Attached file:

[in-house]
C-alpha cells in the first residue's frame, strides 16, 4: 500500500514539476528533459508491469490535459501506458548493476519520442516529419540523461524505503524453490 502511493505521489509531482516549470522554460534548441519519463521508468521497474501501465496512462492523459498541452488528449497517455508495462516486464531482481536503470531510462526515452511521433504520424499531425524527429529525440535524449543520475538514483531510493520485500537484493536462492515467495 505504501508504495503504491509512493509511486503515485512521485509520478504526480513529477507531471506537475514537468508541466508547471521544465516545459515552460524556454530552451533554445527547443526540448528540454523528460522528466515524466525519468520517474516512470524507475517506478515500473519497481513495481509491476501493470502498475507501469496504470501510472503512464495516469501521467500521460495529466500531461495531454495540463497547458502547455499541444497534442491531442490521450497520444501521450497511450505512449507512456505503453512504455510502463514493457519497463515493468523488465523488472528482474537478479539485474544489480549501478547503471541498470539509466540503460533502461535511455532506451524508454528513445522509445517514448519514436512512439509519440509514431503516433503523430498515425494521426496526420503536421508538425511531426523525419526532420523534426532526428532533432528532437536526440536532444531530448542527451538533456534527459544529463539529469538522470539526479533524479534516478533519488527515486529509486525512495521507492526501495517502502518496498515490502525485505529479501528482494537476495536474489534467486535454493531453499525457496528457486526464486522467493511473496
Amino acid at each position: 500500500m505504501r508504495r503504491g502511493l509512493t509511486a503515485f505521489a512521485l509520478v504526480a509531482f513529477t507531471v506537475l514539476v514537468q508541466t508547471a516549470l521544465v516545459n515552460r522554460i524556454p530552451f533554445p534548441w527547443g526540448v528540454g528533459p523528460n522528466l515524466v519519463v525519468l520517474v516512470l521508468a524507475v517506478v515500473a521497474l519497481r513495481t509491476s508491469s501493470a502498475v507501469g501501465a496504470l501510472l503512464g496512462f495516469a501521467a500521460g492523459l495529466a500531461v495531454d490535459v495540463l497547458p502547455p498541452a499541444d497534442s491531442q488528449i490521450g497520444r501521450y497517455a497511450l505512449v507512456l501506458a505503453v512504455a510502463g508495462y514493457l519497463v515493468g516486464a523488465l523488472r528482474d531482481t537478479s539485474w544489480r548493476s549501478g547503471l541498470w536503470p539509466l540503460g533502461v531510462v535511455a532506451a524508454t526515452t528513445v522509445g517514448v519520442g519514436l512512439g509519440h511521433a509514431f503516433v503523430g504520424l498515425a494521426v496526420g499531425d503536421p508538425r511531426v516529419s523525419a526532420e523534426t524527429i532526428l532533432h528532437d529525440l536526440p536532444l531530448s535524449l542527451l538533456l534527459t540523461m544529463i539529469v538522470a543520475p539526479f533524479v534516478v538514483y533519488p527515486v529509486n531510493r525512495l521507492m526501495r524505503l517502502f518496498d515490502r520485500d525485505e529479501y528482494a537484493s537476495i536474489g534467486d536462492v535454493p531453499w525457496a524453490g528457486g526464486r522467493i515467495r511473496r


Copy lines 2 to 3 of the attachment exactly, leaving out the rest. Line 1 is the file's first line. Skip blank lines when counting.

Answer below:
C-alpha cells in the first residue's frame, strides 16, 4: 500500500514539476528533459508491469490535459501506458548493476519520442516529419540523461524505503524453490 502511493505521489509531482516549470522554460534548441519519463521508468521497474501501465496512462492523459498541452488528449497517455508495462516486464531482481536503470531510462526515452511521433504520424499531425524527429529525440535524449543520475538514483531510493520485500537484493536462492515467495 505504501508504495503504491509512493509511486503515485512521485509520478504526480513529477507531471506537475514537468508541466508547471521544465516545459515552460524556454530552451533554445527547443526540448528540454523528460522528466515524466525519468520517474516512470524507475517506478515500473519497481513495481509491476501493470502498475507501469496504470501510472503512464495516469501521467500521460495529466500531461495531454495540463497547458502547455499541444497534442491531442490521450497520444501521450497511450505512449507512456505503453512504455510502463514493457519497463515493468523488465523488472528482474537478479539485474544489480549501478547503471541498470539509466540503460533502461535511455532506451524508454528513445522509445517514448519514436512512439509519440509514431503516433503523430498515425494521426496526420503536421508538425511531426523525419526532420523534426532526428532533432528532437536526440536532444531530448542527451538533456534527459544529463539529469538522470539526479533524479534516478533519488527515486529509486525512495521507492526501495517502502518496498515490502525485505529479501528482494537476495536474489534467486535454493531453499525457496528457486526464486522467493511473496
Amino acid at each position: 500500500m505504501r508504495r503504491g502511493l509512493t509511486a503515485f505521489a512521485l509520478v504526480a509531482f513529477t507531471v506537475l514539476v514537468q508541466t508547471a516549470l521544465v516545459n515552460r522554460i524556454p530552451f533554445p534548441w527547443g526540448v528540454g528533459p523528460n522528466l515524466v519519463v525519468l520517474v516512470l521508468a524507475v517506478v515500473a521497474l519497481r513495481t509491476s508491469s501493470a502498475v507501469g501501465a496504470l501510472l503512464g496512462f495516469a501521467a500521460g492523459l495529466a500531461v495531454d490535459v495540463l497547458p502547455p498541452a499541444d497534442s491531442q488528449i490521450g497520444r501521450y497517455a497511450l505512449v507512456l501506458a505503453v512504455a510502463g508495462y514493457l519497463v515493468g516486464a523488465l523488472r528482474d531482481t537478479s539485474w544489480r548493476s549501478g547503471l541498470w536503470p539509466l540503460g533502461v531510462v535511455a532506451a524508454t526515452t528513445v522509445g517514448v519520442g519514436l512512439g509519440h511521433a509514431f503516433v503523430g504520424l498515425a494521426v496526420g499531425d503536421p508538425r511531426v516529419s523525419a526532420e523534426t524527429i532526428l532533432h528532437d529525440l536526440p536532444l531530448s535524449l542527451l538533456l534527459t540523461m544529463i539529469v538522470a543520475p539526479f533524479v534516478v538514483y533519488p527515486v529509486n531510493r525512495l521507492m526501495r524505503l517502502f518496498d515490502r520485500d525485505e529479501y528482494a537484493s537476495i536474489g534467486d536462492v535454493p531453499w525457496a524453490g528457486g526464486r522467493i515467495r511473496r